Middle managers: the ‘engine room’ of the public service must be well-oiled

Are middle managers the glue that holds the public service together, or the glue that gums up the translation of strategy into action? Much more the former, says a public sector workforce expert, but leaders need to invest in their capability.

Middle managers are supposed to play a range of crucial roles in the public service, sitting between those who mainly do what they’re told and those who decide what is to be done, but senior executives do too much of their work out of fear of losing control.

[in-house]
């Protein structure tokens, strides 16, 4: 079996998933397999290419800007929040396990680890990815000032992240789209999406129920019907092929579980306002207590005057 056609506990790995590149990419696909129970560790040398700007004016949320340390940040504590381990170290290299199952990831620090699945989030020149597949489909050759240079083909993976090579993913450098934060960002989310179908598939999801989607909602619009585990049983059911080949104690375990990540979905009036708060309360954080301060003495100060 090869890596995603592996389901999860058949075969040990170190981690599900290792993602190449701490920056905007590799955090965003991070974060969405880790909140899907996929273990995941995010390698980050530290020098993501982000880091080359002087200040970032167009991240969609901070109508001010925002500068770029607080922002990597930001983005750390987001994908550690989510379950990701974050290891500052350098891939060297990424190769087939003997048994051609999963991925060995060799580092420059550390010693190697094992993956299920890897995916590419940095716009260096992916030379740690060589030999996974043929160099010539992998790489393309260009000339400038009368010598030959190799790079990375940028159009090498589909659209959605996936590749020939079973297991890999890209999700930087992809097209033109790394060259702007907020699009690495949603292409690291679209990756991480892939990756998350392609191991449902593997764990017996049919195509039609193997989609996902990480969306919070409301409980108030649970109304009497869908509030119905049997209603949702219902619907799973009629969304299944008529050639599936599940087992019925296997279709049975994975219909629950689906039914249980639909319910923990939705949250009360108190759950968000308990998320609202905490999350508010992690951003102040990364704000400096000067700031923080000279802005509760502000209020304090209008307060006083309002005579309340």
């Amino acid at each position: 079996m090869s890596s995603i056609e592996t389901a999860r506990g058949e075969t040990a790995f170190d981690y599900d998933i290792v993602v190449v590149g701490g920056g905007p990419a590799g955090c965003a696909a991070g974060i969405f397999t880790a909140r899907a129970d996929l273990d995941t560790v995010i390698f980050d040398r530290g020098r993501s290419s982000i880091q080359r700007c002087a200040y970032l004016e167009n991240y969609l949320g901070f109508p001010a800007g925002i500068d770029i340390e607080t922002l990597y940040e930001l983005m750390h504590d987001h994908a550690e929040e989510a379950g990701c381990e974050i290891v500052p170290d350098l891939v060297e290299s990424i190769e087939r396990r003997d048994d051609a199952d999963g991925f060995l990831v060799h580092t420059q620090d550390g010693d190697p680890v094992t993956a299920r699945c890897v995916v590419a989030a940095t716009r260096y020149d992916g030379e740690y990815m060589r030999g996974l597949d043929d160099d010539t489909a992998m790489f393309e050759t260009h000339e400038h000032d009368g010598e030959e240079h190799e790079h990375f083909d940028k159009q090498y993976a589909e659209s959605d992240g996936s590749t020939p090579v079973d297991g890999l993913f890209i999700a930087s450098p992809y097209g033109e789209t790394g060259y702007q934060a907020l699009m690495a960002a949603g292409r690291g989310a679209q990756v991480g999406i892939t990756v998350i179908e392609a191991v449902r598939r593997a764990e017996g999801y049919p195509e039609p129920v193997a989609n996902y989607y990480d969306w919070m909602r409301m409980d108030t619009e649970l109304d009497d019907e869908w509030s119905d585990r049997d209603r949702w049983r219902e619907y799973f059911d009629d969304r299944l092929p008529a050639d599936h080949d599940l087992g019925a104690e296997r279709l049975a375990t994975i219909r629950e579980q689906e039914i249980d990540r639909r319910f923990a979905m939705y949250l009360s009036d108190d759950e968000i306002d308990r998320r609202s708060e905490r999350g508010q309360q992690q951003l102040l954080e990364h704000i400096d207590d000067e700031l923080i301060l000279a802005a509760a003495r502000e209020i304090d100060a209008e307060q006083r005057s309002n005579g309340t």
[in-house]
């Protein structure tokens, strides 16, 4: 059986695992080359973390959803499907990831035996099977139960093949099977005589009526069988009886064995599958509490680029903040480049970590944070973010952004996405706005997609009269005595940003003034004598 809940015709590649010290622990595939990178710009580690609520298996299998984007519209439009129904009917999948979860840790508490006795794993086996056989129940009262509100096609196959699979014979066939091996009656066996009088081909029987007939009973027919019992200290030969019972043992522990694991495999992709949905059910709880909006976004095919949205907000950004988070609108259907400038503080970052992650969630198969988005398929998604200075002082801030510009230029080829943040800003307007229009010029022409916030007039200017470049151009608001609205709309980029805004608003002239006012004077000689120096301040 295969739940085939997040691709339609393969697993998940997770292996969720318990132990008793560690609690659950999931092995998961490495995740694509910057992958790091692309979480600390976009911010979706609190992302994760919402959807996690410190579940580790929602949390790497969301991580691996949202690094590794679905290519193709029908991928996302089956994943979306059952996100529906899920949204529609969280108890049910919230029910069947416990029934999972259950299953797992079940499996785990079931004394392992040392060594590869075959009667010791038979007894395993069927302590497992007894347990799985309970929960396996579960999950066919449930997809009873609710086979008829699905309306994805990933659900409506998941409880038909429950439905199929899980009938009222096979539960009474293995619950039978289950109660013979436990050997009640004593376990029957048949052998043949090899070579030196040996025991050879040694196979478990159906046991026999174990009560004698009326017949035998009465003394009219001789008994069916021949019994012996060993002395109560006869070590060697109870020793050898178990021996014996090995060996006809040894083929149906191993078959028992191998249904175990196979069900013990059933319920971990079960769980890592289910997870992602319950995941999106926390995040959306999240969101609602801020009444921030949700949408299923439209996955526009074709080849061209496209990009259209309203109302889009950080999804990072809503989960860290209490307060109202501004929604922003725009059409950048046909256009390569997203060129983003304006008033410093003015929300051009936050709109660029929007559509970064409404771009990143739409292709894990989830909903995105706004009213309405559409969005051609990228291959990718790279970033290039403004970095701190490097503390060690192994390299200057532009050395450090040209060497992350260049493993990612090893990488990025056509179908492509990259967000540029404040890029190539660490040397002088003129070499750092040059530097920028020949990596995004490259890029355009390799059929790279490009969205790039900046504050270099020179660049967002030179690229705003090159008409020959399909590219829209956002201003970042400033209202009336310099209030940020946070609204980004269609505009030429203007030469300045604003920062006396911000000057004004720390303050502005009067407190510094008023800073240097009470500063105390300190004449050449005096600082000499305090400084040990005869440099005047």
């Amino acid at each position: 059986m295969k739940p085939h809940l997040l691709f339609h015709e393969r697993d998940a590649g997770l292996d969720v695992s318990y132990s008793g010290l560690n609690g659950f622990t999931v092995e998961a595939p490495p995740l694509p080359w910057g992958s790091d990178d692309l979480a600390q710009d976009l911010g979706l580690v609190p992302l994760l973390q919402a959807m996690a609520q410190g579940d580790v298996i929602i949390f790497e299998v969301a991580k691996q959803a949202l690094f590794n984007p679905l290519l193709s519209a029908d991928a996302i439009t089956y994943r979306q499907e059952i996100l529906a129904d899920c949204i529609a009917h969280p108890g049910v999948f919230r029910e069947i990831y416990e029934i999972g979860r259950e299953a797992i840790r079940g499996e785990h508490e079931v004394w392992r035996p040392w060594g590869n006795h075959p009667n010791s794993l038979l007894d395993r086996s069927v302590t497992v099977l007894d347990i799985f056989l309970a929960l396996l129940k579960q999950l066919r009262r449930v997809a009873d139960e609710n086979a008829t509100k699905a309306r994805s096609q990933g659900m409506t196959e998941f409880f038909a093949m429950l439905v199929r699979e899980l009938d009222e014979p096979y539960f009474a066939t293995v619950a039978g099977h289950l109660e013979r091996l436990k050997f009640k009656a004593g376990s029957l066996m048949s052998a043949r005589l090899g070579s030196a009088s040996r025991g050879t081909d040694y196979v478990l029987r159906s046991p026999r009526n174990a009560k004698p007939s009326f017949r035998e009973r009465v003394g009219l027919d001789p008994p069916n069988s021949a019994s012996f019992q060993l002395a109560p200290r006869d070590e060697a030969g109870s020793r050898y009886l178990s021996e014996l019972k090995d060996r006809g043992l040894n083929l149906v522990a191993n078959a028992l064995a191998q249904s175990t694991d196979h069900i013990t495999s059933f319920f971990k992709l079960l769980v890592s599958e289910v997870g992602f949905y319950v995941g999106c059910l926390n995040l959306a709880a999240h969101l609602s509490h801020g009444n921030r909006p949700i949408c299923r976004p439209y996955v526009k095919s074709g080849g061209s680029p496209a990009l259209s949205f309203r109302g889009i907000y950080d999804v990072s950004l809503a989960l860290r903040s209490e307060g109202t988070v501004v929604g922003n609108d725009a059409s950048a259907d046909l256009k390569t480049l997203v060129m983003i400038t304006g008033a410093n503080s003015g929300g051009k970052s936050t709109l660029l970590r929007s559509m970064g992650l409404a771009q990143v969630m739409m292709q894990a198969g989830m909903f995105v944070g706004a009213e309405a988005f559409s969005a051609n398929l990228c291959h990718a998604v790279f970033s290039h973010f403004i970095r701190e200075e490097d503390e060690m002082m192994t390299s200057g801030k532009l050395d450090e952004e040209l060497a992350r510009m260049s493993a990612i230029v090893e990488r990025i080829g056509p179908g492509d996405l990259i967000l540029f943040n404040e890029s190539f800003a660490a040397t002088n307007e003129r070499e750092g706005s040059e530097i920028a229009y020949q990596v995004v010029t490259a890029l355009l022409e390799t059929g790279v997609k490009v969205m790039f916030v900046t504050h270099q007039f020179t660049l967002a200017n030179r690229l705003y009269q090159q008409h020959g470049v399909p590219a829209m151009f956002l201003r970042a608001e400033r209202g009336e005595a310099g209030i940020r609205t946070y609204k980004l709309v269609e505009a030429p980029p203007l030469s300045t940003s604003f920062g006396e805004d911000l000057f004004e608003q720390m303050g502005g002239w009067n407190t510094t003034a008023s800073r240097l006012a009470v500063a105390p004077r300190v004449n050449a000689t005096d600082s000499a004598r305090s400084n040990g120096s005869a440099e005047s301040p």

This point was made by recently retired federal secretary Gordon de Brouwer in his valedictory speech earlier this month, and by public servant turned consultant David Schmidtchen, at the recent Power to Persuade symposium.

The people in the middle are “actually the engine room of change and reform within the public service” according to Schmidtchen, who managed the Australian Public Service Commission’s research and evaluation group for five years before moving to Ernst and Young in 2015.

“These are the people who do stuff,” he said, and they don’t deserve to be collectively maligned as an organisational barrier to innovation – the “permafrost” or the “iron colonels” who put the brakes on positive change. This, he said based on his various experiences of working within government agencies as well as surveying them, is neither fair nor accurate.

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